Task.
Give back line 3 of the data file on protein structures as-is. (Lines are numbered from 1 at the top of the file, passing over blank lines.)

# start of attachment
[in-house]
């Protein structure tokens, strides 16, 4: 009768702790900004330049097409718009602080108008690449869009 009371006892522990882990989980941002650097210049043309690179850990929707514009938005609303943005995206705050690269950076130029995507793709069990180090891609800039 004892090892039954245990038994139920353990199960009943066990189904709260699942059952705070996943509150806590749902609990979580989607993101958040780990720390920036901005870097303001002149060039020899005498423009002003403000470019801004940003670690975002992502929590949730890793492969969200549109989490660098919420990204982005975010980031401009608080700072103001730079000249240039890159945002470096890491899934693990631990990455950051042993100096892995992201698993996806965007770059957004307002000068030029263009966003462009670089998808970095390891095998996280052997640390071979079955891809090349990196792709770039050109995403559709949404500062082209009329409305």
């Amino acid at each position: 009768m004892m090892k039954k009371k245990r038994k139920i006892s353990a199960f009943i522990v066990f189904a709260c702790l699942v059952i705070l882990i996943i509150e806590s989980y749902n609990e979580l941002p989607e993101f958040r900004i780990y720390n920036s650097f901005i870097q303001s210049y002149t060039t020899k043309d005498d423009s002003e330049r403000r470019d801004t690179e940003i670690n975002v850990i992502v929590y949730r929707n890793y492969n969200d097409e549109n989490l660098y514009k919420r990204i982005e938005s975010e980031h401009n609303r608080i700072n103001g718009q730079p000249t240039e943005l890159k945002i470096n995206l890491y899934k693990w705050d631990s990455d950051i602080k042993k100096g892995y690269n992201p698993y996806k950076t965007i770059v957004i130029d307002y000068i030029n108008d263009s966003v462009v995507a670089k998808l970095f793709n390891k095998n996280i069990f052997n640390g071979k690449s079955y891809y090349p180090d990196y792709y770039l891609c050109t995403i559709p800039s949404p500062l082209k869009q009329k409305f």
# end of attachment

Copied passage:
């Amino acid at each position: 009768m004892m090892k039954k009371k245990r038994k139920i006892s353990a199960f009943i522990v066990f189904a709260c702790l699942v059952i705070l882990i996943i509150e806590s989980y749902n609990e979580l941002p989607e993101f958040r900004i780990y720390n920036s650097f901005i870097q303001s210049y002149t060039t020899k043309d005498d423009s002003e330049r403000r470019d801004t690179e940003i670690n975002v850990i992502v929590y949730r929707n890793y492969n969200d097409e549109n989490l660098y514009k919420r990204i982005e938005s975010e980031h401009n609303r608080i700072n103001g718009q730079p000249t240039e943005l890159k945002i470096n995206l890491y899934k693990w705050d631990s990455d950051i602080k042993k100096g892995y690269n992201p698993y996806k950076t965007i770059v957004i130029d307002y000068i030029n108008d263009s966003v462009v995507a670089k998808l970095f793709n390891k095998n996280i069990f052997n640390g071979k690449s079955y891809y090349p180090d990196y792709y770039l891609c050109t995403i559709p800039s949404p500062l082209k869009q009329k409305f």